The dish – a blend of shredded, unripe papaya tossed with tomatoes, shredded carrots, string beans, garlic and cabbage in a spicy fish sauce – was unlike anything I had ever tasted. I even had the option to add up to five peppers to turn up the heat (two peppers proved to be enough for this semi-daring diner).

For those seeking something a little less spicy, Phoenix offers a toned-down version of the dish.

“There is also a contemporary alternative to the authentic Som Tam which itself explodes in freshness,” says Thach.

As promised, the real star of the table was the pho. The aromatic soup is steeped in tradition tracing back to 19th-century Vietnam.

“We are very proud of all our creations here and extremely happy to say that our pho soup is made fresh every day – the slow, good old traditional way,” says Thach.

The soup features hot, savory beef broth and rice noodles simmered for hours before serving. Phoenix’s pho offerings include beef in every variety: brisket, steak, sliced, tripe, or tendon (hey, I never said this was for vegetarians). Chicken is available as well.

Standard garnishes include bean sprouts, lime, jalapeno peppers, onions and fresh basil leaves, allowing diners to magnify their favorite pho flavors.

I decided on Thach’s favorite dish, the Pho Special.

“The tendons and tripe are cooked to perfection, the brisket has a savory buttery flavor and the thinly sliced beef…mmm,” he trails off.

Thach’s praise was well-placed. The dish – served boiling hot – features brisket, thinly sliced beef, beef tendon and a tripe beef ball all cooked to a delicious, medium-rare consistency that soaks in every ounce of sweet broth and seasoning.

My dining companion ordered pho with chicken, an equally delicious dish with thinly sliced meat and a slightly more salty flavor.

For cold winter months, Phoenix’s hot milk coffee is the perfect post-dinner indulgence. And I can’t wait to return this summer to sample cold bubble tea and slushies in unique flavors such as avocado, honeydew and taro.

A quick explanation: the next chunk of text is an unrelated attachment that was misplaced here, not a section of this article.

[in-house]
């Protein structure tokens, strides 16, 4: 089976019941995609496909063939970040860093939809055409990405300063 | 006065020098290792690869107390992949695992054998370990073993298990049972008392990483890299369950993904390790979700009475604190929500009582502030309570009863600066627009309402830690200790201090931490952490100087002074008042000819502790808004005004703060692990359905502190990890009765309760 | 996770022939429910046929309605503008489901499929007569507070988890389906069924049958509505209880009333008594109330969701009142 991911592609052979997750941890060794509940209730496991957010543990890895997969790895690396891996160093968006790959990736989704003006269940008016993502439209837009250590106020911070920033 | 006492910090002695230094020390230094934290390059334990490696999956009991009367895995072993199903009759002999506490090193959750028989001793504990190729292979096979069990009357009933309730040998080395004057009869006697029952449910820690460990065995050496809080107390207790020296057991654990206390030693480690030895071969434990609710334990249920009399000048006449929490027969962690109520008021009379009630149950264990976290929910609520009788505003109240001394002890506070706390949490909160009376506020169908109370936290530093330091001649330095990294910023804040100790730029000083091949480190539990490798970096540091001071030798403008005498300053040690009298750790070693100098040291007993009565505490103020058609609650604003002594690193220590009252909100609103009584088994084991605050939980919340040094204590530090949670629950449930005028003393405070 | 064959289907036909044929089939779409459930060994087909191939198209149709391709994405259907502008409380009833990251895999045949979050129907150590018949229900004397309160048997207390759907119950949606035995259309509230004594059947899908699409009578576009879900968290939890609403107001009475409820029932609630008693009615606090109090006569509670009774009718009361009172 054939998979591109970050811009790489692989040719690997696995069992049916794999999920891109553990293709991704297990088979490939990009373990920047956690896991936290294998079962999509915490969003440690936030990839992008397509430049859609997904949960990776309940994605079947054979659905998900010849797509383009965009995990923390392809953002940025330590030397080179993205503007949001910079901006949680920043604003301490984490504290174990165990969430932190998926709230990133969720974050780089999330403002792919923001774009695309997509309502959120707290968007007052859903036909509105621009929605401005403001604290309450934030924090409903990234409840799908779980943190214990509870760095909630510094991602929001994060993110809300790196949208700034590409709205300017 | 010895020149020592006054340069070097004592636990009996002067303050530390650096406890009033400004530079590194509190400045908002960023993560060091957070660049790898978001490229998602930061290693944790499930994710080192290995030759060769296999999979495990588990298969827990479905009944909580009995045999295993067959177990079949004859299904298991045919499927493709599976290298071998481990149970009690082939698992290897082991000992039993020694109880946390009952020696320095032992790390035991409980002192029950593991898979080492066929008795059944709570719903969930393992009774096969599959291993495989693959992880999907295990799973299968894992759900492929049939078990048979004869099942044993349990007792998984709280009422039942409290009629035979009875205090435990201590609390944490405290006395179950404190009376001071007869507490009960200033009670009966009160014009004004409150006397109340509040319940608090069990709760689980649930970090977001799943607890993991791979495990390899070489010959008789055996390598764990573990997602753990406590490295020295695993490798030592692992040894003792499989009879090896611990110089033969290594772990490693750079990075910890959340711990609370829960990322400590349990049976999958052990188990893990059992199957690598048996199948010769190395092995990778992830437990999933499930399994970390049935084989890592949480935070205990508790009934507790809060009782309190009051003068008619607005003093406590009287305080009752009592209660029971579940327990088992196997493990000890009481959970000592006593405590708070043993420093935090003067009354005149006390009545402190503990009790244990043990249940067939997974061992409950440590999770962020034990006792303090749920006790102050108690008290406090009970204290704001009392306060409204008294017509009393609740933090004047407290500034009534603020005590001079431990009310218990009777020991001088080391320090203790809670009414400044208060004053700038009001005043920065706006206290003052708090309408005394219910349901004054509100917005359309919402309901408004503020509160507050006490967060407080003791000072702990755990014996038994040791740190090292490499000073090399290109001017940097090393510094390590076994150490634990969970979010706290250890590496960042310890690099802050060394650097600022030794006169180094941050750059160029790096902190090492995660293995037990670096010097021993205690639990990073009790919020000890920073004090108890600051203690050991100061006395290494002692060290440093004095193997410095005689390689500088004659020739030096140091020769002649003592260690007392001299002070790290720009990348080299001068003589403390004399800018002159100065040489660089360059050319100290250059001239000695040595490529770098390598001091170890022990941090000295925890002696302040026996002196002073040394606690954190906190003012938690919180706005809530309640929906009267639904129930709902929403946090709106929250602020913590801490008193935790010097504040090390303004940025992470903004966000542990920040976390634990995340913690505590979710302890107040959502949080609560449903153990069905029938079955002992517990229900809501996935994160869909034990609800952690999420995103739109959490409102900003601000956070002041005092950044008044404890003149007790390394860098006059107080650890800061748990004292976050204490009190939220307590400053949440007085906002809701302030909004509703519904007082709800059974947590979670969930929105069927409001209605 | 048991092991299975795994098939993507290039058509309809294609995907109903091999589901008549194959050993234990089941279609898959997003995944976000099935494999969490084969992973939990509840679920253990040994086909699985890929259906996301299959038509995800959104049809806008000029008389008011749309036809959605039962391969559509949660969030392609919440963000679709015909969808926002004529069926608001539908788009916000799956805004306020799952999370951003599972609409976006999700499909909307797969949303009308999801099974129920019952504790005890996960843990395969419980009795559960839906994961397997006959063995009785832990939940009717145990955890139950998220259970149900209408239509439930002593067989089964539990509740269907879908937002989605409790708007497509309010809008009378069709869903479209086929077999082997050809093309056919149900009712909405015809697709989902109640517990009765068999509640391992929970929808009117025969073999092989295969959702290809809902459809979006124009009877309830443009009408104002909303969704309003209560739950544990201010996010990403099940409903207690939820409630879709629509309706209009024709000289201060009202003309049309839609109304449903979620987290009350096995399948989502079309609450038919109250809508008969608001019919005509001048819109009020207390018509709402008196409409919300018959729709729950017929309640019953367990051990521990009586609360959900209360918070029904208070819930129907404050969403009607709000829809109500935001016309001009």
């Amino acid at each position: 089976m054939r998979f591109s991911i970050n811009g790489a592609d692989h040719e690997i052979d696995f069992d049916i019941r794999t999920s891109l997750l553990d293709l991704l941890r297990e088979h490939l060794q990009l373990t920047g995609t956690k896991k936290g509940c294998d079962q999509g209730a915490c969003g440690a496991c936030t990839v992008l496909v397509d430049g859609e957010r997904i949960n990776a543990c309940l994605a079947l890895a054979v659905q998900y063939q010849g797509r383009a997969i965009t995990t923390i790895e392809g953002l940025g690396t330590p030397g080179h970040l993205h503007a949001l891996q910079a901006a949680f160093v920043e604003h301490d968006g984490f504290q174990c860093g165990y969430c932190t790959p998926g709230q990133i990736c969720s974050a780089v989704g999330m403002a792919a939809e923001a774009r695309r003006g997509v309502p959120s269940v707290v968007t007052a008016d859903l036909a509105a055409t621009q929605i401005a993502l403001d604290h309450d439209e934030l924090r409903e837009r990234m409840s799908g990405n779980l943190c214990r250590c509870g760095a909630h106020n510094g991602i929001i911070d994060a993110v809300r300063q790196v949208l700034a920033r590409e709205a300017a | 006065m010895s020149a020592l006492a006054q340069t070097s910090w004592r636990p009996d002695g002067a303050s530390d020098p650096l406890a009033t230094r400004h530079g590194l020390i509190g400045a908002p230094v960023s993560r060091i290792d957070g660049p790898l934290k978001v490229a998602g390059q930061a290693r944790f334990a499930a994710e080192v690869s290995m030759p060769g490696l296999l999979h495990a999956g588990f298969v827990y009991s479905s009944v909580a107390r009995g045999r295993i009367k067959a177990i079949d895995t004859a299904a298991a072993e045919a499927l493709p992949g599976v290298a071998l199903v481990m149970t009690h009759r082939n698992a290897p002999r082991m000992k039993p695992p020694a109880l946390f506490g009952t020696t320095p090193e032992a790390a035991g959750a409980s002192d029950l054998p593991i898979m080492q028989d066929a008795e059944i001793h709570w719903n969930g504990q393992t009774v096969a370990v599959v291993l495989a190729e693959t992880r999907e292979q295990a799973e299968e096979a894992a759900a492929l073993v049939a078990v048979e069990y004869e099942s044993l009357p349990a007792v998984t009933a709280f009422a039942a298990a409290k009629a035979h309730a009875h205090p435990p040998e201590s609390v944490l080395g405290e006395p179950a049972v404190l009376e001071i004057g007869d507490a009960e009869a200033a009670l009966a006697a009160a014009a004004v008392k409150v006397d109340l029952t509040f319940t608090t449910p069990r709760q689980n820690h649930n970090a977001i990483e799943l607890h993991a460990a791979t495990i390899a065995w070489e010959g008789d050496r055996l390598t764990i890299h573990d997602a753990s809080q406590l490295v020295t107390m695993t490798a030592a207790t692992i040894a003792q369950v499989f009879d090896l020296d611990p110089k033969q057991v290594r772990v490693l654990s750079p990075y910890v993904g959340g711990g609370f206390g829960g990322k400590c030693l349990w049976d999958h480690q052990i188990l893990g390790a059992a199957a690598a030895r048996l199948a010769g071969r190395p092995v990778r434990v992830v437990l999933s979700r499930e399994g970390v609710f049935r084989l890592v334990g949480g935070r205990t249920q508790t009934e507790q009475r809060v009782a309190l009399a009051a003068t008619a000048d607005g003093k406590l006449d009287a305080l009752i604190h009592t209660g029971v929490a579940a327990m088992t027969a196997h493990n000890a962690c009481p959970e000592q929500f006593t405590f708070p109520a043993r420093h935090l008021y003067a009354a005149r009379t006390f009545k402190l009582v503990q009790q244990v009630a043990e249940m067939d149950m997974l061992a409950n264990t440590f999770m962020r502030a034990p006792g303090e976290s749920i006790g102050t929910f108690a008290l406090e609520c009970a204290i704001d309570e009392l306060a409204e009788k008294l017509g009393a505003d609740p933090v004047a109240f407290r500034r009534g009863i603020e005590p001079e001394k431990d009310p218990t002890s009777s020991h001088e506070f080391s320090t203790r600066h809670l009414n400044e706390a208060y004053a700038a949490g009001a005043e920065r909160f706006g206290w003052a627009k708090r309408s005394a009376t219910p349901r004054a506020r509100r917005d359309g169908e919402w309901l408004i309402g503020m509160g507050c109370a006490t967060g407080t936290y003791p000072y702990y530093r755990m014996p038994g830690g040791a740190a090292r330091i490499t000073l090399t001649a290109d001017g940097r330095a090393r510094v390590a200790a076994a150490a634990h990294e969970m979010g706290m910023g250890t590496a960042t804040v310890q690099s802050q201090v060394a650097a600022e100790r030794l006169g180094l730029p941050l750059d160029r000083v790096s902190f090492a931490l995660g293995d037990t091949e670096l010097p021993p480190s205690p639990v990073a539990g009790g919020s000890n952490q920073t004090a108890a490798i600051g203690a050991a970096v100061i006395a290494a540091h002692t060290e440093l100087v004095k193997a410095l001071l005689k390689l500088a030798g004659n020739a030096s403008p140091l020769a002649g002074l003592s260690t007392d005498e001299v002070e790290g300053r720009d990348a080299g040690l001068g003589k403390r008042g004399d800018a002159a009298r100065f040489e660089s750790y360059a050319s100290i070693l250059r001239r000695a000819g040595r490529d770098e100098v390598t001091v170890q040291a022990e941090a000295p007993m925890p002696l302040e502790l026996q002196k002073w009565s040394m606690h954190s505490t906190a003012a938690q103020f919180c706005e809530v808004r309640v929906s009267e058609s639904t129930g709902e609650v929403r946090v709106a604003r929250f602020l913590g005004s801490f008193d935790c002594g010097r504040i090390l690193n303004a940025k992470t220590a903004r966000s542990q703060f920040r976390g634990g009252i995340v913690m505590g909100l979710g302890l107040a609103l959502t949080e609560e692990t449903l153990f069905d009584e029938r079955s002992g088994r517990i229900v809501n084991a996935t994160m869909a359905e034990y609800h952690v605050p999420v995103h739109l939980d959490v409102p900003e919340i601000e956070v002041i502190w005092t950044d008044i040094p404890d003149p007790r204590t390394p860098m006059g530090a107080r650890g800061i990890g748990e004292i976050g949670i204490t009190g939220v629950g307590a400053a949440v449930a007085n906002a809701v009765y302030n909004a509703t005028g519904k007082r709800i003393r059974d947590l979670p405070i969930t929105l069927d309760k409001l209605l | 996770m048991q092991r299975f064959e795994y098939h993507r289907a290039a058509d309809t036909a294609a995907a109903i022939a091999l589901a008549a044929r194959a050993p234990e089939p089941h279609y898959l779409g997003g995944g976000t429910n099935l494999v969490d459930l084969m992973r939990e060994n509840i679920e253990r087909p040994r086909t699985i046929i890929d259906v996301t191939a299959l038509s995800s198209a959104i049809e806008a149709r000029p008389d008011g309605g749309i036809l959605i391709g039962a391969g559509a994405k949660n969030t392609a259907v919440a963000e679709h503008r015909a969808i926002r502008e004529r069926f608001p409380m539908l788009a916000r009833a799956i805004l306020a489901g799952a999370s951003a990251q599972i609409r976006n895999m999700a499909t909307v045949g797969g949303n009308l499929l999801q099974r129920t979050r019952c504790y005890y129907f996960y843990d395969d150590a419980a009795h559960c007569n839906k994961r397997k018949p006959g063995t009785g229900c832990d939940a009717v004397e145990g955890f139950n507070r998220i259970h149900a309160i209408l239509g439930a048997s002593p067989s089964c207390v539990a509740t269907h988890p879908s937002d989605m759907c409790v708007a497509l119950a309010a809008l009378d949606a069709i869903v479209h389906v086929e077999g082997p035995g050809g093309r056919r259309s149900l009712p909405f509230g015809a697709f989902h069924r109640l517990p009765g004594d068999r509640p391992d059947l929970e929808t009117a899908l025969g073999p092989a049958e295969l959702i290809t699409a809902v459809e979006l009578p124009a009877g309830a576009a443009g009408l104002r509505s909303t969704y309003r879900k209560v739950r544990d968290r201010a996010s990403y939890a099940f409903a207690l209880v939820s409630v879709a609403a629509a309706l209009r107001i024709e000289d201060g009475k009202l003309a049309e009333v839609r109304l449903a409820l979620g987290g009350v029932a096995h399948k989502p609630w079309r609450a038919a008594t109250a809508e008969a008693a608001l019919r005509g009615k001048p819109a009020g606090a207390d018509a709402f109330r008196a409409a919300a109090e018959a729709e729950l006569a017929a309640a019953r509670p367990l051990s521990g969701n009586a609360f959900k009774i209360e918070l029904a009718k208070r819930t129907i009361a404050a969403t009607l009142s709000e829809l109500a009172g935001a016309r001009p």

You may notice that besides of a few paintings, the walls at Phoenix remain undecorated. That’s not without intent.

“Our motto is ‘Unity through food and art’. And we truly mean that. We have intentionally left our walls free of art so local artists – or any artists interested – can hang and even sell their art through us. We charge absolutely zero dollars. No fees or charges, regardless if the art is sold or not. Just come in and claim a space,” says Thach.

A passion for delivering authentic Vietnamese fare to the community is evident not in just Thach’s words, but his cooking. Pho lovers need a place to go outside of downtown Lancaster. Phoenix Noodle House recognizes that – and they certainly deliver. And much like the fiery phoenix itself, their menu brings bright flavors and a hint of heat to make for a truly memorable dining experience.


• 119 East Main Street, Ephrata; 738-9857
• Monday-Saturday, 11 a.m. – 9 p.m.
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Posted in Dining Scene, Eat – Lancaster, Lancaster Headlines

Kim O'Brien is a freelance writer for Fly Magazine. In past lives she was a sports reporter, camp director and restaurant equipment writer, all of which somehow led to her current gig as a marketing copywriter. Secret talents include classical piano and fashioning MacGyver-esque car repairs for her trusty ol' Jeep.